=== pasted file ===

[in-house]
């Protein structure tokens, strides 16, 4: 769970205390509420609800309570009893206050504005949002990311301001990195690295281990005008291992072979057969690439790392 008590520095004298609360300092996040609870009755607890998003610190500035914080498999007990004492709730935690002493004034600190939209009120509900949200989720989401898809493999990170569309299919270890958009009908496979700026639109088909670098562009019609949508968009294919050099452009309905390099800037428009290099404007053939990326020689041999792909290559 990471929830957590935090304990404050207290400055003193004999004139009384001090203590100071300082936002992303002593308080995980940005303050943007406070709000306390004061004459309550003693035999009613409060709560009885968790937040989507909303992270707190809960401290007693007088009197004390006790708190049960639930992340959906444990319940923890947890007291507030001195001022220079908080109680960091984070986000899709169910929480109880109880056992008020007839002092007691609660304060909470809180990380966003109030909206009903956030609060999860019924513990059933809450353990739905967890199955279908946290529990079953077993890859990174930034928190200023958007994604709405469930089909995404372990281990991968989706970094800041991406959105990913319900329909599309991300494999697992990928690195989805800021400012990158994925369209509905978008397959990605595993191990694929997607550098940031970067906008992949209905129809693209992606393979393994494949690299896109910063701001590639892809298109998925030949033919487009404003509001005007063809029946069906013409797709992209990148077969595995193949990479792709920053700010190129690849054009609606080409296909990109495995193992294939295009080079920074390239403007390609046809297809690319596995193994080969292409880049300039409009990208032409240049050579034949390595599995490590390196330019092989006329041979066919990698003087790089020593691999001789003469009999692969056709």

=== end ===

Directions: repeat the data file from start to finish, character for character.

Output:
[in-house]
């Protein structure tokens, strides 16, 4: 769970205390509420609800309570009893206050504005949002990311301001990195690295281990005008291992072979057969690439790392 008590520095004298609360300092996040609870009755607890998003610190500035914080498999007990004492709730935690002493004034600190939209009120509900949200989720989401898809493999990170569309299919270890958009009908496979700026639109088909670098562009019609949508968009294919050099452009309905390099800037428009290099404007053939990326020689041999792909290559 990471929830957590935090304990404050207290400055003193004999004139009384001090203590100071300082936002992303002593308080995980940005303050943007406070709000306390004061004459309550003693035999009613409060709560009885968790937040989507909303992270707190809960401290007693007088009197004390006790708190049960639930992340959906444990319940923890947890007291507030001195001022220079908080109680960091984070986000899709169910929480109880109880056992008020007839002092007691609660304060909470809180990380966003109030909206009903956030609060999860019924513990059933809450353990739905967890199955279908946290529990079953077993890859990174930034928190200023958007994604709405469930089909995404372990281990991968989706970094800041991406959105990913319900329909599309991300494999697992990928690195989805800021400012990158994925369209509905978008397959990605595993191990694929997607550098940031970067906008992949209905129809693209992606393979393994494949690299896109910063701001590639892809298109998925030949033919487009404003509001005007063809029946069906013409797709992209990148077969595995193949990479792709920053700010190129690849054009609606080409296909990109495995193992294939295009080079920074390239403007390609046809297809690319596995193994080969292409880049300039409009990208032409240049050579034949390595599995490590390196330019092989006329041979066919990698003087790089020593691999001789003469009999692969056709």